Posts tagged students
Posts tagged students
I’m unsure of how to describe the 2012 National Student Power Convergence. As I try to encapsulate the five vivid days I spent in Columbus I find myself writing long, rambling paragraphs. Yet each attempt at prose appears too trite or crude to describe the intense feelings of solidarity and love that I have emerged with. After 5 days of almost non-stop debate, discussion and learning I can only begin to describe some of my thoughts from the conference. I must also admit I am a painter and a revolutionary far more than a writer. With more time and distance I’m sure my thoughts will develop further, but for now I just want to try to lay down some general ideas.
I decided to attend the convergence without any extreme conviction. Several years of student activism had moderated my once lofty expectations of grandiose student projects; and while I agreed with the aim of the convergence, I was skeptical of what the results would be. However as the conference opened I gradually realized something dramatically different was happening. Somewhere around my 10th complex political discussion my earlier skepticism began to collapse. I found myself surround by 200 of the greatest and most passionate youth organizers I have ever met. Furthermore instead of embracing the individualized narrow solutions endorsed by mainstream liberalism, the vast majority of us saw and understood the connections between our different struggles, and targeted capitalism as our common enemy.
Beyond political discussion it was as though many of the rules that normally govern our interactions had fallen away, people engaged with one another without effort: making new friends, volunteering to help cook, clean, and generally assist the conference almost without a second thought. On a large scale I experienced what I had before found only in smaller communities: solidarity.
The conference didn’t seem so much like a group of different ecological, labor, education, civil rights and LGBTQ activists interacting; but rather of one vast group of revolutionaries, some specializing in one aspect of the struggle, others in another, all unified by a common purpose and learning from each other. The effect of this sense of common cause was incredible. While I have long academically connected the many separate struggles against our common oppressors, here for the first time I really had the opportunity to work closely with people from a huge variety of backgrounds.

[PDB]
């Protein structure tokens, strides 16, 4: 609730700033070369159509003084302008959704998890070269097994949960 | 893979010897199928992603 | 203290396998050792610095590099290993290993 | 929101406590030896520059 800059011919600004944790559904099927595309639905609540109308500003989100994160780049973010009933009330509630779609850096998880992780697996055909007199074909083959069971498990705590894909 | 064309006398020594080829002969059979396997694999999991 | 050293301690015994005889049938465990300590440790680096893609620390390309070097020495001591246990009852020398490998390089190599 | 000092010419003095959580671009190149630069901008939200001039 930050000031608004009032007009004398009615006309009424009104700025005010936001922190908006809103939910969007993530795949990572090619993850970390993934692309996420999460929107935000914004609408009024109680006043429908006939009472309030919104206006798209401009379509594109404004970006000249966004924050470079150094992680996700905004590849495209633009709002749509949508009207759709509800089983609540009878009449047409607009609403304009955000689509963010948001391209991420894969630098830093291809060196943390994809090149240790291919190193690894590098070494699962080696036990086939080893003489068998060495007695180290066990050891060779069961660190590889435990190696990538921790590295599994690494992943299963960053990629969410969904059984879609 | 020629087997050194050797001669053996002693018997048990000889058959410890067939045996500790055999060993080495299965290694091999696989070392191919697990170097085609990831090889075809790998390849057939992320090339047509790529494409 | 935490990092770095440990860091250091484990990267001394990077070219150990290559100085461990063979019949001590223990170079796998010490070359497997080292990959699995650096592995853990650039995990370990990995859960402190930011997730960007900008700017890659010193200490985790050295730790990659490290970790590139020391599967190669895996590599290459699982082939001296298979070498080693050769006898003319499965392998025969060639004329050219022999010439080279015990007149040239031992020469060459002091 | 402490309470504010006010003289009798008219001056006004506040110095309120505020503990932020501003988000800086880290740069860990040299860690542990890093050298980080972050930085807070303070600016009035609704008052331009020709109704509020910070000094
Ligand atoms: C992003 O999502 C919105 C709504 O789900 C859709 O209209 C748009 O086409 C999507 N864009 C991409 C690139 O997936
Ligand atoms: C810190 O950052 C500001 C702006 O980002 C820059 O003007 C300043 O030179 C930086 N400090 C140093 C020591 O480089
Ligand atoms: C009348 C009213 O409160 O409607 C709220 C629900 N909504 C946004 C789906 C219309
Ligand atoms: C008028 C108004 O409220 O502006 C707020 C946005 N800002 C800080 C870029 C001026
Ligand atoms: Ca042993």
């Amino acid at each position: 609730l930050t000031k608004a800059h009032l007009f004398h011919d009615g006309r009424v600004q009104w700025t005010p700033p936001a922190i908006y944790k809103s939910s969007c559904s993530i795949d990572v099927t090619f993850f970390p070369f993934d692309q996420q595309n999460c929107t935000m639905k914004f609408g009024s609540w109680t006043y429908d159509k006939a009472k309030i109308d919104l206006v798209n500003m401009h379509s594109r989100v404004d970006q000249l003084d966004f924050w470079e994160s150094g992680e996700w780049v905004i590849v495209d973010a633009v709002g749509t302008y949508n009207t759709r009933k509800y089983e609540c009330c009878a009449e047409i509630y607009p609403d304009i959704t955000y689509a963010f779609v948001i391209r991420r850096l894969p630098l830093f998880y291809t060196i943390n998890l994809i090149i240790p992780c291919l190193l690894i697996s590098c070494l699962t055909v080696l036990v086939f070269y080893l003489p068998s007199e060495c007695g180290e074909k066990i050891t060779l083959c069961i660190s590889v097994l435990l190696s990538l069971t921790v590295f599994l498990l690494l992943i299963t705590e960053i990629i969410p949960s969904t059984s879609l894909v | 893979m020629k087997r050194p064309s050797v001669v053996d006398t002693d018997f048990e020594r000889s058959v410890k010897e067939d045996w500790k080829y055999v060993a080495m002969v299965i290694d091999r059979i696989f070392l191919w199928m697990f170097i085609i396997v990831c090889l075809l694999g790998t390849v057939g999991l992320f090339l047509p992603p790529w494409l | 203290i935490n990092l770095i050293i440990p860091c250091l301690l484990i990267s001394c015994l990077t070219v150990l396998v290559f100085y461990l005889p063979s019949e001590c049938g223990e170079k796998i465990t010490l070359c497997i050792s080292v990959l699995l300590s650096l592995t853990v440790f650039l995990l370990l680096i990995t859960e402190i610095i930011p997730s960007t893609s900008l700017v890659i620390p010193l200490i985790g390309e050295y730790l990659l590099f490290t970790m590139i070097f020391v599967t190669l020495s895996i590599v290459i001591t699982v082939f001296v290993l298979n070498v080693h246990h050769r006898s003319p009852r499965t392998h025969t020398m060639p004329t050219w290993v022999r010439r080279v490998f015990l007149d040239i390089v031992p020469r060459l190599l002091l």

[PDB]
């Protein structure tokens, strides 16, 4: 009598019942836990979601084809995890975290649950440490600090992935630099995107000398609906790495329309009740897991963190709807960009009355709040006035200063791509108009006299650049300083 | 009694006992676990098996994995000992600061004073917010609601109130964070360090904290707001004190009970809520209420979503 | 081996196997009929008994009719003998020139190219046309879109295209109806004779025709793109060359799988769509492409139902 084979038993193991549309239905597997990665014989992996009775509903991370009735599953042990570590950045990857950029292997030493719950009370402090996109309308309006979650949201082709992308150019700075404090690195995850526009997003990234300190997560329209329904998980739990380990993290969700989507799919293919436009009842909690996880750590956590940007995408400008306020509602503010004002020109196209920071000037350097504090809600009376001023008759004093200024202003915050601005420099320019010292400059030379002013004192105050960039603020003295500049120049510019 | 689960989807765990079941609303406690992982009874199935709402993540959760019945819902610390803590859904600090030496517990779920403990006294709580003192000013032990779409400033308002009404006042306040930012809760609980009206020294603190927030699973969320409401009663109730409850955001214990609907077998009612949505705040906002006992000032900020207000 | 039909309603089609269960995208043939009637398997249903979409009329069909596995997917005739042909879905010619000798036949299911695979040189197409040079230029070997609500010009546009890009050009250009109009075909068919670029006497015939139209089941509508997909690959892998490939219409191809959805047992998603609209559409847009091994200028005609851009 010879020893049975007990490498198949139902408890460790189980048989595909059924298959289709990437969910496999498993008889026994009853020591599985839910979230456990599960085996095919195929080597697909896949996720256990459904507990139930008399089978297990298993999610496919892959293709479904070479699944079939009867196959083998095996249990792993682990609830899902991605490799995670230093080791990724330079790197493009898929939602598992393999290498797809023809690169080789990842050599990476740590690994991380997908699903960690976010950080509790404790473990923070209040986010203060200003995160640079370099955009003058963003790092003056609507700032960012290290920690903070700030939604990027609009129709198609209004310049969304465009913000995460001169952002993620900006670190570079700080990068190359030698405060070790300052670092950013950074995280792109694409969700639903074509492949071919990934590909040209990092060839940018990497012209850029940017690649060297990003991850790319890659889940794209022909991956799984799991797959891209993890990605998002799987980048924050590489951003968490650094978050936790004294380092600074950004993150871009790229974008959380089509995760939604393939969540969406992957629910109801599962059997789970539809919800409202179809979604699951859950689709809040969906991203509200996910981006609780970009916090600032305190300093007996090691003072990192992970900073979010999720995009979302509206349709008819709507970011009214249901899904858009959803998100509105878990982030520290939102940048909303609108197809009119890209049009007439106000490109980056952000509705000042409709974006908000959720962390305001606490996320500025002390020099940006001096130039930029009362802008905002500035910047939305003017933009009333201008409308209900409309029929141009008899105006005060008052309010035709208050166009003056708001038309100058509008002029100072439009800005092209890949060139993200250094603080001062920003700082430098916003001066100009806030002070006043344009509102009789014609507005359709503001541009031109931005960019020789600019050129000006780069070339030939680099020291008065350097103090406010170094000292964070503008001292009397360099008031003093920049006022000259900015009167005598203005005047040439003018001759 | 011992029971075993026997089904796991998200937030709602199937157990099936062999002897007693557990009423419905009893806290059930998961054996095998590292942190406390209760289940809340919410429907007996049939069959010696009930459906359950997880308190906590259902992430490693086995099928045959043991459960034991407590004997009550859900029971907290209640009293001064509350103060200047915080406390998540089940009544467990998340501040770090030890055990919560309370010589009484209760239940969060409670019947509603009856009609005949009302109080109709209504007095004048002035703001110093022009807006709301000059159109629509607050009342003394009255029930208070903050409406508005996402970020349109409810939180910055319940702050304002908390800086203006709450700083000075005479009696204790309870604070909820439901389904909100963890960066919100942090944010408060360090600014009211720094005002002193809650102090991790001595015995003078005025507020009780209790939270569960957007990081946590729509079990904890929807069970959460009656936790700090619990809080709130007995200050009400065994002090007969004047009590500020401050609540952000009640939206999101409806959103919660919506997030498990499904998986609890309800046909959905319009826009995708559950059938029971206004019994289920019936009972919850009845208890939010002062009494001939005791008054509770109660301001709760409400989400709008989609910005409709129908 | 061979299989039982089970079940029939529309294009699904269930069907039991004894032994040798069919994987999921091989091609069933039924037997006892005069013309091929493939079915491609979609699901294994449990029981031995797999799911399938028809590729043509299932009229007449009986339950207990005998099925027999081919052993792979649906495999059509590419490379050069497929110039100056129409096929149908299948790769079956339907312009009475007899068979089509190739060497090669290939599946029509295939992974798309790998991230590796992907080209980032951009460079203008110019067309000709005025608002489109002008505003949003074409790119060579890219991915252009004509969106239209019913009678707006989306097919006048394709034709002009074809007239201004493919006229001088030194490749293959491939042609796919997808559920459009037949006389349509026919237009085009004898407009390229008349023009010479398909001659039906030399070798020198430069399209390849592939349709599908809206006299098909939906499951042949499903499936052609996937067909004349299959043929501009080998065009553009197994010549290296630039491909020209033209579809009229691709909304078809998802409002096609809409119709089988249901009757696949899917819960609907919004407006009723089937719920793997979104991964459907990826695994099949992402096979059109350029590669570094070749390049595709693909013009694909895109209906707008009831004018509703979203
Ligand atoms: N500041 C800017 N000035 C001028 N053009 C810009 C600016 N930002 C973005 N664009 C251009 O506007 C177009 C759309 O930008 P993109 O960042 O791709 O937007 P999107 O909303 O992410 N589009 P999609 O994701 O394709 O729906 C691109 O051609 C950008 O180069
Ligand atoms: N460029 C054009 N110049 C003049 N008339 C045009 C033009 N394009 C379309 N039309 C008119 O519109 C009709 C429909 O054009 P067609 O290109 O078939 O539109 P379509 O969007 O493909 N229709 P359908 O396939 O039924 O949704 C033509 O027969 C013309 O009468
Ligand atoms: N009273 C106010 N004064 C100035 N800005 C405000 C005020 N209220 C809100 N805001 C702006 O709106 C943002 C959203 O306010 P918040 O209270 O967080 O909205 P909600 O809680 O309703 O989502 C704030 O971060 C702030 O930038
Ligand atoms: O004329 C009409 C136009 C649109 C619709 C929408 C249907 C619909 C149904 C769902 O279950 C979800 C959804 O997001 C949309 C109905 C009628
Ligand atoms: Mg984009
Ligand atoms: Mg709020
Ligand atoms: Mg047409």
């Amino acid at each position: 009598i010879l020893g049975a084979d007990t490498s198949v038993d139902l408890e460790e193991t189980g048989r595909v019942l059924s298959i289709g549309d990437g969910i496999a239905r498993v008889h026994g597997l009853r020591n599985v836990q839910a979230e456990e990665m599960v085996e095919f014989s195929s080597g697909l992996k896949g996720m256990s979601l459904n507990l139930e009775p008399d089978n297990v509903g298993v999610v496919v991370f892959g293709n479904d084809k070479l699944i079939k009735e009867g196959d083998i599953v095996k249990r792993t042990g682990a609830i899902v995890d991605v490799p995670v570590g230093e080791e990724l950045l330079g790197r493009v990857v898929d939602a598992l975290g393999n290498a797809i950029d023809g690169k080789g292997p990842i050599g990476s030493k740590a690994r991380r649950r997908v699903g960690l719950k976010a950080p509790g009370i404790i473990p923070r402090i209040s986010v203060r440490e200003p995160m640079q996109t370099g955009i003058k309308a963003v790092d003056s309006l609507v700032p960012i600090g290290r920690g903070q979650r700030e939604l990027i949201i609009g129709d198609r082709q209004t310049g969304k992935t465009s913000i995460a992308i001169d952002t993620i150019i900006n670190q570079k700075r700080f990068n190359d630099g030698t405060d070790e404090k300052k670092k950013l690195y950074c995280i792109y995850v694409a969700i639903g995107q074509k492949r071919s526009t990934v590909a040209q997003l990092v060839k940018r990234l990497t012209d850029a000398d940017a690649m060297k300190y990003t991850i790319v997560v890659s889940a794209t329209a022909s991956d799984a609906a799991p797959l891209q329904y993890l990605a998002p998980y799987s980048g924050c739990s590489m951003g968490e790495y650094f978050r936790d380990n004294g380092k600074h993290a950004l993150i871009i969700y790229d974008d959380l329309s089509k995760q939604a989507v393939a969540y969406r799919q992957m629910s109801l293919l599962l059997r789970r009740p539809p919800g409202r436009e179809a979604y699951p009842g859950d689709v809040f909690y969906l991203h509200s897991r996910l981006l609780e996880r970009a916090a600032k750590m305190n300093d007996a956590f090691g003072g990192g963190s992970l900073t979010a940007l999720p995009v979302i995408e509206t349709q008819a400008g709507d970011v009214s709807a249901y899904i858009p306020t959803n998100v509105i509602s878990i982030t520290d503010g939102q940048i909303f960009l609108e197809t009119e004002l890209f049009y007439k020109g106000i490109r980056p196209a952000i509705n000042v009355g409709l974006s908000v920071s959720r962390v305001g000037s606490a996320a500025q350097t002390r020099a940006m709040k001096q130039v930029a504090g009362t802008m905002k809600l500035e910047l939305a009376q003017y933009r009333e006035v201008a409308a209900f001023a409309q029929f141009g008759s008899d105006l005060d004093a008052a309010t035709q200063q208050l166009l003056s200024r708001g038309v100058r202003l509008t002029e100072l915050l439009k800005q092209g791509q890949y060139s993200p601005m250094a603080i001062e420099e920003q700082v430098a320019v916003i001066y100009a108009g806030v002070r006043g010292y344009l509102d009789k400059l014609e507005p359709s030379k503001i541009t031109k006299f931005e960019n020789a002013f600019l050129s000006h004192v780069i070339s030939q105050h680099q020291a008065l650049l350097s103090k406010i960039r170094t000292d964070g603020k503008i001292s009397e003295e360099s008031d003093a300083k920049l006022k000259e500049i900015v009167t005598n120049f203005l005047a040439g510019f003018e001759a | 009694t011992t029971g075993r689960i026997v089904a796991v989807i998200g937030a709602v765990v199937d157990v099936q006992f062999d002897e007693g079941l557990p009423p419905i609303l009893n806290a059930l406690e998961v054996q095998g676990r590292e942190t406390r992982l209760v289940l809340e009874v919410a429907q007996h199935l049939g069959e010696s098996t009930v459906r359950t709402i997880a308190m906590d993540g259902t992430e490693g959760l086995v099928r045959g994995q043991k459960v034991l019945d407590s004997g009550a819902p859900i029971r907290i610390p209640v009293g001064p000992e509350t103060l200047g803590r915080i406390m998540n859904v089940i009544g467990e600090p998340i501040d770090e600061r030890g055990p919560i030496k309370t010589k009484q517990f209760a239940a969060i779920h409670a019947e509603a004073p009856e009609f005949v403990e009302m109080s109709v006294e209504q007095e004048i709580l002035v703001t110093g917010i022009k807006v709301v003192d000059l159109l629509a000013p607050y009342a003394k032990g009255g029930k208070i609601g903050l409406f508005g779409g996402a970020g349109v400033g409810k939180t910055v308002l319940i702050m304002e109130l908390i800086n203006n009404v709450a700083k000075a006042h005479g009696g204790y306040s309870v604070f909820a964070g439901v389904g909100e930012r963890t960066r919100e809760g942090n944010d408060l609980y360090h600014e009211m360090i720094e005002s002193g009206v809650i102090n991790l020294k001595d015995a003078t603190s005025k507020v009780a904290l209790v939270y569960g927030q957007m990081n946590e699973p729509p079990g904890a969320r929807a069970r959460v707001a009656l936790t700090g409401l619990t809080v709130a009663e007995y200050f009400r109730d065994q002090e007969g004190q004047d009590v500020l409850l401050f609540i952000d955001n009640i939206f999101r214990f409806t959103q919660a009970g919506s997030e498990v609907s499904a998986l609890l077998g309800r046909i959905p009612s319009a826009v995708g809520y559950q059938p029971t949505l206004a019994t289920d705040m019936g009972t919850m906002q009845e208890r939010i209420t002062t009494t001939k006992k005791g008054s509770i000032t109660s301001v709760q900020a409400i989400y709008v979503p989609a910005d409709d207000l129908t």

The diversity of perspectives made the creation of democratic spaces an important feature of the convergence. A huge part of this process was the need for each of us to identify and check our individual privilege; being a white, strait, male this meant that I had to make a significant shift in the way I approached large group conversations. Instead of constantly talking, I started to work on limiting my verbal contributions until others had had their say, allowing new voices to join the conversation. Often the insights I had were voiced by other comrades, who added further perspectives. While at times I found this process personally frustrating, in general it created a more equitable and open space for conversation, ultimately engaging more people in the issues being discussed. I realize that to some people these are not particularly striking revelations, but I think many privileged people, myself included, often don’t consider the dynamics of the spaces they are fostering.
Another election season dawns, and yet again students like myself are urged to “make our voices heard” by selecting our preferred candidate. Many of us will undoubtedly be caught up in the fervor of rhetoric and promises, some perhaps even believing that this time things will be different. As a radical student activist it’s often difficult to view this bi-yearly charade as anything other than a perverse blend of distraction and manipulation. Seeing our fellow students fooled over and over again by the same shallow slogans and short-sighted policies, elections can be an exasperating process. However, we can hardly allow such a huge opportunity to engage with the general population to be routinely wasted. So the question then becomes how do we as radical students relate to elections, utilizing them for the cause of revolution without allowing them to corrupt our ideals?
First off, anyone who has examined the US political system can’t fail to notice its remarkable ability to represent the interests of the ruling class at the expense of the population in general. It is clear that our elections are bought, not won. With the demystification of Obama, an increasing number of students are awakening to this fact. Though they may still vote for Obama over any of the Republican field, many will do so more out of a lack of options than from any deep-seated belief in his abilities. As leftist students our alternative should not be a different face to vote for, or a begrudging support for the fabled “lesser of two evils,” but rather a move for political participation beyond voting.
I can still recall turning 18 and receiving a postcard from the government emblazoned with the slogan “your vote is your voice.” It struck me that the unacknowledged subtext of this was that I don’t have a voice outside of the ballot box. This is the ethos put forward by our society as a whole, that political participation means watching the news, choosing a candidate, and then disengaging until the next election cycle. This process is not democracy, but manufactured consent.